All reviews are from people who have redeemed deals with this merchant.
· 4 days ago
· June 30, 2018
· May 27, 2018
What You'll Get
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Today's side deal to Candlelite Chicago gives hungry and thirsty Chicagoans a reason to visit their Far North friends. The legendary Rogers Park establishment beckons to pizza mouths and ale esophagi with a glowing neon martini glass and a reputation for friendly, neighborhood service. Though you won't miss a second of the game on Candlelite's flat-screen TVs, the cozy exposed brick and charming atmosphere allow the casual bar-goer to tune out the TVs.
Candlelite's menu features refined pub grub and savory pizza pies. Share an order of battered cheese curds ($5) with friends, or protect garlic-and-herb fries (battered and tossed in garlic, vinegar, and herbs, $5) as though they were your vulnerable and delicious offspring. Class up your championship game with mussels in butter, garlic, and white wine ($9), or tear into a juicy smokehouse burger (1/2 pounder with Muenster, applewood smoked bacon, caramelized onions, and barbecue sauce, $10). For vegetarians, the black-bean veggie sandwich (with red pepper spread, lettuce, tomato, and onion on a pretzel roll, $8) is a delicious pick. Get a pizza or two for your group, with a list of specialty topping combos, including one pizza topped with Italian sausage and thin slices of Italian beef and another smothered in roasted garlic cloves, caramelized onions, Parmesan, and goat cheese. Pizzas are available in personal ($9), medium ($14), or large ($17).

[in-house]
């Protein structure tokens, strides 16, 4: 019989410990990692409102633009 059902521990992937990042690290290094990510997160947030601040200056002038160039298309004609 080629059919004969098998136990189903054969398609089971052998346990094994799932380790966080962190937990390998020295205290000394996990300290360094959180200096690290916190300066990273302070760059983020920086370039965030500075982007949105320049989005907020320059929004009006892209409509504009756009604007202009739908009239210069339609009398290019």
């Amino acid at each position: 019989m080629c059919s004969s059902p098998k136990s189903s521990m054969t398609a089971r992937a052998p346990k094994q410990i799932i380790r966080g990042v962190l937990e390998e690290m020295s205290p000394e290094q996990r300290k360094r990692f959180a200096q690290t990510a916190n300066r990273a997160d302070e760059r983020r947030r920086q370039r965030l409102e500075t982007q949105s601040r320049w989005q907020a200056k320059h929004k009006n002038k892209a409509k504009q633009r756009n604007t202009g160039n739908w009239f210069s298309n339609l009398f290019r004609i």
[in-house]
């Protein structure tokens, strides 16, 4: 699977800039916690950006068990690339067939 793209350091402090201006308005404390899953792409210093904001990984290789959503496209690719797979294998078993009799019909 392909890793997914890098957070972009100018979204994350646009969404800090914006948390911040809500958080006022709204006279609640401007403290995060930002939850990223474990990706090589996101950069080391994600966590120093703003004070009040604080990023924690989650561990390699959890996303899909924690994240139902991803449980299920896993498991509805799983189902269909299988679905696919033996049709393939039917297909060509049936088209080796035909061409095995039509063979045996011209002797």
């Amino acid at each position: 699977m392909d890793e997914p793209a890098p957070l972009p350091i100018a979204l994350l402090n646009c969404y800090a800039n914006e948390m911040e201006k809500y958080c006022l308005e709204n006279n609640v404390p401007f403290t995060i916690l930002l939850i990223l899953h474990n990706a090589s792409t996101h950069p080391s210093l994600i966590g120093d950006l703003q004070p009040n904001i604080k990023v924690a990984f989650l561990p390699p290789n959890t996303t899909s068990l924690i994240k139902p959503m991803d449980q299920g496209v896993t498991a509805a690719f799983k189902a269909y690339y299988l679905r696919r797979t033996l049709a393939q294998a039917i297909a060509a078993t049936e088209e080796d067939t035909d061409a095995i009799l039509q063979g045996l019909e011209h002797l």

Today's deal is valid for dine in, carry out, or delivery, though tax, gratuity, and delivery fees are not included. Candlelite opens at 5 p.m., Monday through Friday, and at 11 a.m., Saturday and Sunday.
- For decades the green martini glass on this neighborhood saloon’s neon sign was a beacon for wonderful cracker-thin-crust pizza—and still is. That’s even after a group of regulars took it over—including a culinary school grad—and installed flat-screen TVs in practically every sight line. Rest assured you won’t miss the big play while sitting on the can, but somehow all those plasma teats don’t seem so intrusive bordered by exposed brick, red pleather, and shiny dark wood. – Mike Sula, Chicago Reader
- Thanks to some very skilled contractors, the rehabbed interior, a maroon and black paint scheme nicely matched with dark-toned brick, has the spit and polish of a CEO's wingtips. – Patrick Corcoran, Centerstage Chicago
- not to be corny, but it feels like "cheers". great burgers, great deals and comfort foods just like home cooking. seriously. the manager greets you like family and everyone remembers me. – lily, Urbanspoon
The Fine Print
Promotional value expires Dec 21, 2010. Amount paid never expires. Limit 1 per person, 1 per table. Valid for dine-in, carry-out, and delivery. Tax, delivery, and gratuity not included. Merchant is solely responsible to purchasers for the care and quality of the advertised goods and services.
About Candlelite Chicago
The sounds of revelry drift across an outdoor patio, past Candlelite's martini-glass sign, which casts a soft, warm glow that harks back to the eatery's opening in 1950. Regulars in their fourth decade of patronage crowd around thin-crust pizzas, built upon dough made by hand each day, and cheer on athletes on 17 flat-screen televisions. Baskets of golden-brown hand-cut fries sing their cheerful sizzles out into the dining room, where five decades' worth of art and photos leave the exposed-brick walls barely visible. Bartenders slide mugs filled with sudsy caps of Oberon and Hoegaarden down the gleaming bar to thirsty diners and physicists skeptical of a third state of matter.